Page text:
by Roberta Olcese
Is it truly scandalous that an Italian museum exhibits some of its masterpieces on the occasion of an art fair? Are we, by any chance, Italy-centred in art, as well of course in food? All the way from Maastricht to Florence the desire appears to be all about astounding and constructing the latest brands.
TEFAF, a highly important appointment with old and ancient art, held every year in the Dutch city of Maastricht, is an opportunity to discover treasures that are all too often hitherto unknown or never been included in an auction and now offered up all shining and new. At TEFAF, collectors, historians, dealers and curators of the most important and international art institutions are given the chance to meet, all in search of unique works of art with which they can further embellish their collections. The space on the stands is considered to be a private room where information is passed around and everyone can comment on what is going on all around the fair. This year, the novelty appearance was of Rome’s Galleria Borghese: the first Italian museum to have been invited to take part in TEFAF. However, eminent foreign colleagues had already crossed this particular threshold. This time, the presence of the Galleria Borghese had been a wonderful opportunity to admire several masterpieces without their own historical setting. Anna Coliva, the Director and expert of the Galleria Borghese, underlined the fact that, “At TEFAF, we were able to show “The Allegory to Slumber” alongside two vases by Algardi, whereas in Rome the two masterpieces are shown in two different rooms”.
And yet, this whole operation of a “visiting museum” did not please everybody. Indeed, standing before a painting by Dosso Dossi in a dealers stand, the comment uttered by an art historian was both concise and to the point: “It is scandalous that the paintings of the Villa Borghese are exhibited on the first floor”. However, the thirteen works exhibited in the section TEFAF Paper also included decorative objects and statues – from the marble statue of “The Gypsy Woman” (around 1610) commissioned by Scipione Borghese and undertaken by Nicolas Cordier known as Il Franciosino (1567-1612). To “The Amalthea Goat” by Gian Lorenzo Bernini (1598-1680) and, as mentioned before, Algardi’s “The Allegory to Slumber” (1598-1654). Bernini’s statue, in white marble, is of a goat crouching between a satyr and Baby Jupiter. Among the paintings that left their mark, there was “La Melissa” by Dosso Dossi (around 1486–1542), a painter at the court of Ferrara during the Renaissance. The work belongs to a group of paintings that the Cardinal Enzo Bentivoglio sent to Scipione Borghese from Ferrara in 1607. Furthermore, the exhibition included a selection of paintings by Pietro da Cortona (around 1596-1669), among which the portrait of 1626 of Marcello Sacchetti.
The word “scandalous” prompts a little smile on our lips nowadays What induces us to further reflection however is the comment made by Anna Coliva upon her return to Rome with all her treasures safe and sound: “The visiting public were highly enthusiastic when they came into our stand and, above all, few of the public knew it very well and many did not know it at all. We are Italy-centred. We take for granted that everyone knows us”. The Galleria Borghese ended 2016 with 528,000 visitors. This is hardly a low number of visitors for a museum that keeps works by the likes of Antonello da Messina, Raphael, Caravaggio and Lucas Cranach The Elder. And yet, continues the Gallery’s Director, “our magnificent museums are not easy to handle and use correctly and since they are often clogged up in a bureaucratic atmosphere they lack dynamism”. So what is actually lacking? “They are not trendy when compared to institutions such as the Louvre or the Metropolitan”.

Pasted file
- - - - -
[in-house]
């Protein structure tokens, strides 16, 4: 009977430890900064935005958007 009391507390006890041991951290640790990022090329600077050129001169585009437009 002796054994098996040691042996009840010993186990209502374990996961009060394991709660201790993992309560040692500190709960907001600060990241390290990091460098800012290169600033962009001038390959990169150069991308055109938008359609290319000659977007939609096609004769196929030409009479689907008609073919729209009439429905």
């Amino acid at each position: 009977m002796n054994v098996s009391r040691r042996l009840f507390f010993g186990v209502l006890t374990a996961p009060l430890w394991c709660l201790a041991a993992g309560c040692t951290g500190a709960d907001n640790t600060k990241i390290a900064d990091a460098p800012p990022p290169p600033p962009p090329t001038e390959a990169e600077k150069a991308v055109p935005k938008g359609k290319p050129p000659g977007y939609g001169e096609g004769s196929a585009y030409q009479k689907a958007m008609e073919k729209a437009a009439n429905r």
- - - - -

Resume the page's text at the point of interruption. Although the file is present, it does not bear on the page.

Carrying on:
The key word then is dynamism combined with the ability to astound and renew. These two concepts are indeed joined at the forthcoming International Biennale of Antiques held in Florence at Palazzo Corsini from September 23rd to October 1st. The event will be a tribute to the traditions and to the opulence of the past and the exhibitors have for years represented the Elite of this particular sector. Now, however, something has changed and the need to renew has started happening. An example? The presence of contemporary “art stars” has emerged – stars who are able to turn the event into something glamorous and wholly unmissable. This thirtieth edition will benefit from the presence of an exceptional testimonial, the Swiss artist Urs Fischer who will be exhibiting his works around the city. Even though the project is top secret, the curator will be Francesco Bonami : the friend of artists such as Damien Hirst, Jeff Koons and, naturally, the Italian celebrity, Maurizio Cattelan.
The air of renewal will also be involving the exhibition settings of Palazzo Corsini which this year will no longer be entrusted to Pier Luigi Pizzi but to the Venetian interior and wedding designer, Matteo Corvino.
This change came about two years ago when, Fabrizio Moretti, secretary of the historical and, especially, traditional event decided to turn over a new leaf and, along with the Mayor, Dario Nardella, President of the Biennale, they invited the “art star”, Jeff Koons, to exhibit his works in Florence. Even then, the idea of having a contemporary sculpture like “Pluto and Proserpina” in front of the Palazzo Vecchio was not popular with everybody, however, the neo-pop presence of one of the highest-paid artists in the world paid a valid contribution to all the media hype. So, all that’s left to be said is: be amazed by all of this, just do not be shocked, please!